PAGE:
March 22, 2011
Harvard Law School Professor Noah Feldman explained aspects of Sharia and Islam Law on a television program -- "Unwelcome: The Muslims Next Door" -- for CNN's In America series.The segment, which examines a Tennessee city torn apart as residents fight to block the construction of a large Islamic center, is part of a broadcast that will air on Saturday, April 2 at 8:00 p.m.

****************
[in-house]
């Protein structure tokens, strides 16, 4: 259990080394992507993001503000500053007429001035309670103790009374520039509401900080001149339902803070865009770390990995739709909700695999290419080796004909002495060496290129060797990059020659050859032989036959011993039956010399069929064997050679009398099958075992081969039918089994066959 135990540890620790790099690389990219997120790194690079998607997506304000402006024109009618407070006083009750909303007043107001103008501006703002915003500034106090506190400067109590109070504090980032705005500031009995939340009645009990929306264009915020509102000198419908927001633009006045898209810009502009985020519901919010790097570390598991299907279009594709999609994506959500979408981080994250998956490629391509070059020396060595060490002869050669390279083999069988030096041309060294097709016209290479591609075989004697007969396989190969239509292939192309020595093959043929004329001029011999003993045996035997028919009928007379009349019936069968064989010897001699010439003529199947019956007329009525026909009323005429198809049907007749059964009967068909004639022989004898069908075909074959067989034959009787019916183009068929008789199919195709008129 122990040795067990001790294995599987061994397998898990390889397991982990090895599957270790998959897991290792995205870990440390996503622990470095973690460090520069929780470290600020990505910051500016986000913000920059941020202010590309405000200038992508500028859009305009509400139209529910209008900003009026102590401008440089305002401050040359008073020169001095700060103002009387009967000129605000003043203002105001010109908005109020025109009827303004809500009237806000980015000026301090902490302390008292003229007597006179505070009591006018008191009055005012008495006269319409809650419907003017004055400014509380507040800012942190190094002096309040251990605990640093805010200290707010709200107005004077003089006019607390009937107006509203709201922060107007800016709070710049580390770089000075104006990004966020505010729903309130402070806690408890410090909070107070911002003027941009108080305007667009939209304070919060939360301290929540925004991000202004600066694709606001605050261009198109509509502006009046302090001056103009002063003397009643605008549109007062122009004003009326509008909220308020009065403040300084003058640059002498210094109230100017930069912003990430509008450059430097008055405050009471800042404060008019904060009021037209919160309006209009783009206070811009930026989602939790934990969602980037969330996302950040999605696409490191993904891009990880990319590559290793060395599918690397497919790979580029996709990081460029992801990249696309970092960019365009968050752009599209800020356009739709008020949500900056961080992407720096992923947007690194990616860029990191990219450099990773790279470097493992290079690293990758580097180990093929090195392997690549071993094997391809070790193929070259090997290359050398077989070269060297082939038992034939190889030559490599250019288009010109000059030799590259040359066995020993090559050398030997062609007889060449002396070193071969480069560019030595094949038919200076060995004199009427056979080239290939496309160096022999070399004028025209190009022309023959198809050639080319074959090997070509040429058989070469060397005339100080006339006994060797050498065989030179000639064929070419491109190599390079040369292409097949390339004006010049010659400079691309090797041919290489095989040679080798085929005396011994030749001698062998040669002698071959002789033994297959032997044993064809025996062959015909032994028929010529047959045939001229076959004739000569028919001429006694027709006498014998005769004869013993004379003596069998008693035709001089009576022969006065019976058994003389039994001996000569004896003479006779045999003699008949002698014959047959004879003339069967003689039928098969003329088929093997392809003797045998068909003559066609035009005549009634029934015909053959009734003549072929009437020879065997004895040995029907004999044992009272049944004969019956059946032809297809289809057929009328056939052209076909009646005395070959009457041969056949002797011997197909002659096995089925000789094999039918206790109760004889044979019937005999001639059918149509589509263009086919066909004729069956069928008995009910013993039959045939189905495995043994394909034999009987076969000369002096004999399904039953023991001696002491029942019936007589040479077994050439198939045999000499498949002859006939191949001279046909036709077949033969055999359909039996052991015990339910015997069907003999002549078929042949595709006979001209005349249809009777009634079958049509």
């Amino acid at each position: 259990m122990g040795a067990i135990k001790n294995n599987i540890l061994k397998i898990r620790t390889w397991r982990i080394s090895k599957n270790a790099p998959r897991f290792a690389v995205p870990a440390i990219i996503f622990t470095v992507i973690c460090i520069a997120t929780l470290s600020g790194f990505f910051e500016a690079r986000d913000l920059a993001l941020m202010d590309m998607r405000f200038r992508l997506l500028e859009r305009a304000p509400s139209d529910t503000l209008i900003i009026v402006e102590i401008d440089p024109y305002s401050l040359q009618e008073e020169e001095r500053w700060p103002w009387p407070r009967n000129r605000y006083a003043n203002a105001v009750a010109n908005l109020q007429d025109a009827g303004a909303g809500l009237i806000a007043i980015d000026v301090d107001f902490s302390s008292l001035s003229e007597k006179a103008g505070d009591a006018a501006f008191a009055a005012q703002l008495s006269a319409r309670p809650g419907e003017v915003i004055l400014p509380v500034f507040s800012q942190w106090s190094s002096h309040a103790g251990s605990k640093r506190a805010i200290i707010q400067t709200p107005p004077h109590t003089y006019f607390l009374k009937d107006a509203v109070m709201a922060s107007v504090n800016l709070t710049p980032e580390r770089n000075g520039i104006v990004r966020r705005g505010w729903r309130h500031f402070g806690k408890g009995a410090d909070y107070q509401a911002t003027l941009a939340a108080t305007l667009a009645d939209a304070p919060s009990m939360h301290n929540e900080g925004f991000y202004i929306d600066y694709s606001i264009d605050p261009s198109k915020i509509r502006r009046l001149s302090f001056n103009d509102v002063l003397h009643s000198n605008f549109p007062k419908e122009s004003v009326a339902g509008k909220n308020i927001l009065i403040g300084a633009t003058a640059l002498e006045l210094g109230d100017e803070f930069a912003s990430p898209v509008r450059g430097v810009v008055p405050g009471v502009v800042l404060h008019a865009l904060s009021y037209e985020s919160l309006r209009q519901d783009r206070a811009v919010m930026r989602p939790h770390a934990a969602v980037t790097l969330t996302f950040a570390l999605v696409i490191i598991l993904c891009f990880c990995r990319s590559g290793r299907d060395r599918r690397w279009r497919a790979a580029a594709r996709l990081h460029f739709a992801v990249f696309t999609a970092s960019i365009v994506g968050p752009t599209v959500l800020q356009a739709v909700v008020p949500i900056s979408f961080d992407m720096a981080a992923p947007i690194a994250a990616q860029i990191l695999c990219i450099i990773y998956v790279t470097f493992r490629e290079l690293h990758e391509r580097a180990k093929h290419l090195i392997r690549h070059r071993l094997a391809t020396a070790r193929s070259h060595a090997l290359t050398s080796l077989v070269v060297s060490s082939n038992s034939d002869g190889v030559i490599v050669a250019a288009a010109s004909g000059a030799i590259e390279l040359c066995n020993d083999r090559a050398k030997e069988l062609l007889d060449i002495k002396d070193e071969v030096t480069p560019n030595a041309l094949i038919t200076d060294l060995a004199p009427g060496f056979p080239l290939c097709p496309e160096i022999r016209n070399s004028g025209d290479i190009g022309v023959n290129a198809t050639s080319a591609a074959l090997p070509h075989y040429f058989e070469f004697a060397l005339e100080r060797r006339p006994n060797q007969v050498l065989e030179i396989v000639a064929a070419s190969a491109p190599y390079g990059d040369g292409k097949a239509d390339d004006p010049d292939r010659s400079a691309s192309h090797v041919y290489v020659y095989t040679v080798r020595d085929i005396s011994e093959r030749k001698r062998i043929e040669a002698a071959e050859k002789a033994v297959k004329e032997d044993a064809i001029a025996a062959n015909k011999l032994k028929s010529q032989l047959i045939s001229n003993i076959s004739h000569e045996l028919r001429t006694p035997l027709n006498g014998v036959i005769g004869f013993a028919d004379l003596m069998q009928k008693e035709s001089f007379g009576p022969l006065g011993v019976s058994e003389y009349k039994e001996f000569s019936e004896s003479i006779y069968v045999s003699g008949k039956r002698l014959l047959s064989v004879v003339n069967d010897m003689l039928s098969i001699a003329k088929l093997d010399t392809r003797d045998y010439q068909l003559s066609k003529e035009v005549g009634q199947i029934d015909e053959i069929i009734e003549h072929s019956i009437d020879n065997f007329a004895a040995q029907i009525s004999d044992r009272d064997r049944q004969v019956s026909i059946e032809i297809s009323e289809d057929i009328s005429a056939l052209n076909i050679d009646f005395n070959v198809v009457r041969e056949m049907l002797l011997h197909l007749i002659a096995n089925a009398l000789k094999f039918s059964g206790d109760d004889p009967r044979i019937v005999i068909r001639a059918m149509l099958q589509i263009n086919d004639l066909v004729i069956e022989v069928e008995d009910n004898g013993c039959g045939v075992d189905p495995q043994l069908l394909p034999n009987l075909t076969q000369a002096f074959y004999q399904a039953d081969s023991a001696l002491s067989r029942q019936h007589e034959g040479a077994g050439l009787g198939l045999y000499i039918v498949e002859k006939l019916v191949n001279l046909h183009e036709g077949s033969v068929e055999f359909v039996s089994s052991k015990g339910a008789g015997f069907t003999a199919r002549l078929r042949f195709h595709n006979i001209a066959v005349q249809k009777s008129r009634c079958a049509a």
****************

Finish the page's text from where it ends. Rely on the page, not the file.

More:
In an interview with CNN's Soledad O'Brien, Feldman said: "Sharia, according to Muslims, is God's word on how you're supposed to live your life. The question is what did God actually say when he told you how to live your life and on that, Muslims disagree. Islam and Sharia are not the same thing. Islam is the word for a general set of religious beliefs, primarily the oneness of God and the prophesy of the prophet Mohamed. Sharia is the systems of norms and ideals that govern the life of a believing Muslim." When asked if Americans should be afraid of Sharia Law, Feldman replied, "No, there's no reason for an American living under our constitutional system of government that protects us against established religion to fear the introduction of Sharia in our country. It literally cannot happen and won't happen unless 60 to 70% of Americans suddenly become fundamentalist Muslims, and that's not within the bounds of possibility."